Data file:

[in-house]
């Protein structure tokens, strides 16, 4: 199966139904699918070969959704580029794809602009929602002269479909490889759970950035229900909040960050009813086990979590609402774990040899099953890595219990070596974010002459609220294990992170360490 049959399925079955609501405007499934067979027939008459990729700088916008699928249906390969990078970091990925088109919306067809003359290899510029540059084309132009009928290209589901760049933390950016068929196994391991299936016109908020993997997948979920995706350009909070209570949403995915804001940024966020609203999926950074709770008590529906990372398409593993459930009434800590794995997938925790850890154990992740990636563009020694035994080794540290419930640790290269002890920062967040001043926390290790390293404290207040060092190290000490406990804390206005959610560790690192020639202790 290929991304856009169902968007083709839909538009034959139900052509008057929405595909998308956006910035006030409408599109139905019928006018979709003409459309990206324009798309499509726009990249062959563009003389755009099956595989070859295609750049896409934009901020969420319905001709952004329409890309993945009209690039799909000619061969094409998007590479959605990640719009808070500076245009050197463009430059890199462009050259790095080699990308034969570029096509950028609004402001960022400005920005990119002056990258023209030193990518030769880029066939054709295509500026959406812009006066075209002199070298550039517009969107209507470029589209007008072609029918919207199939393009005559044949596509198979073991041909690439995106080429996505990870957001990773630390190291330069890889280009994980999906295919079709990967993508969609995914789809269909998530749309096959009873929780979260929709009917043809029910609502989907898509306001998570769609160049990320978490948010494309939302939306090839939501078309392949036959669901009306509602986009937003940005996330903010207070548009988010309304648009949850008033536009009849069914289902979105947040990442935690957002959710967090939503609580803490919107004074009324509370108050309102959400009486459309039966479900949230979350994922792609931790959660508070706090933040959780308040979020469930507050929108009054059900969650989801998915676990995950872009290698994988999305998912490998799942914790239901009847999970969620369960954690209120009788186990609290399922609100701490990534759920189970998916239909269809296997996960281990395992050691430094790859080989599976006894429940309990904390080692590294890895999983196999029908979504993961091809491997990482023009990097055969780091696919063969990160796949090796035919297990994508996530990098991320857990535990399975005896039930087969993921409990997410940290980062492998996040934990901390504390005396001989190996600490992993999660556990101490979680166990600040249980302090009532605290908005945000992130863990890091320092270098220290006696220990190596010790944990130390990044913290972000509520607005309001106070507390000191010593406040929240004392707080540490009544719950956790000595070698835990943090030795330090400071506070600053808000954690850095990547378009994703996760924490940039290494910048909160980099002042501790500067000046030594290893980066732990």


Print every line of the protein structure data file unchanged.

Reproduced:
[in-house]
């Protein structure tokens, strides 16, 4: 199966139904699918070969959704580029794809602009929602002269479909490889759970950035229900909040960050009813086990979590609402774990040899099953890595219990070596974010002459609220294990992170360490 049959399925079955609501405007499934067979027939008459990729700088916008699928249906390969990078970091990925088109919306067809003359290899510029540059084309132009009928290209589901760049933390950016068929196994391991299936016109908020993997997948979920995706350009909070209570949403995915804001940024966020609203999926950074709770008590529906990372398409593993459930009434800590794995997938925790850890154990992740990636563009020694035994080794540290419930640790290269002890920062967040001043926390290790390293404290207040060092190290000490406990804390206005959610560790690192020639202790 290929991304856009169902968007083709839909538009034959139900052509008057929405595909998308956006910035006030409408599109139905019928006018979709003409459309990206324009798309499509726009990249062959563009003389755009099956595989070859295609750049896409934009901020969420319905001709952004329409890309993945009209690039799909000619061969094409998007590479959605990640719009808070500076245009050197463009430059890199462009050259790095080699990308034969570029096509950028609004402001960022400005920005990119002056990258023209030193990518030769880029066939054709295509500026959406812009006066075209002199070298550039517009969107209507470029589209007008072609029918919207199939393009005559044949596509198979073991041909690439995106080429996505990870957001990773630390190291330069890889280009994980999906295919079709990967993508969609995914789809269909998530749309096959009873929780979260929709009917043809029910609502989907898509306001998570769609160049990320978490948010494309939302939306090839939501078309392949036959669901009306509602986009937003940005996330903010207070548009988010309304648009949850008033536009009849069914289902979105947040990442935690957002959710967090939503609580803490919107004074009324509370108050309102959400009486459309039966479900949230979350994922792609931790959660508070706090933040959780308040979020469930507050929108009054059900969650989801998915676990995950872009290698994988999305998912490998799942914790239901009847999970969620369960954690209120009788186990609290399922609100701490990534759920189970998916239909269809296997996960281990395992050691430094790859080989599976006894429940309990904390080692590294890895999983196999029908979504993961091809491997990482023009990097055969780091696919063969990160796949090796035919297990994508996530990098991320857990535990399975005896039930087969993921409990997410940290980062492998996040934990901390504390005396001989190996600490992993999660556990101490979680166990600040249980302090009532605290908005945000992130863990890091320092270098220290006696220990190596010790944990130390990044913290972000509520607005309001106070507390000191010593406040929240004392707080540490009544719950956790000595070698835990943090030795330090400071506070600053808000954690850095990547378009994703996760924490940039290494910048909160980099002042501790500067000046030594290893980066732990």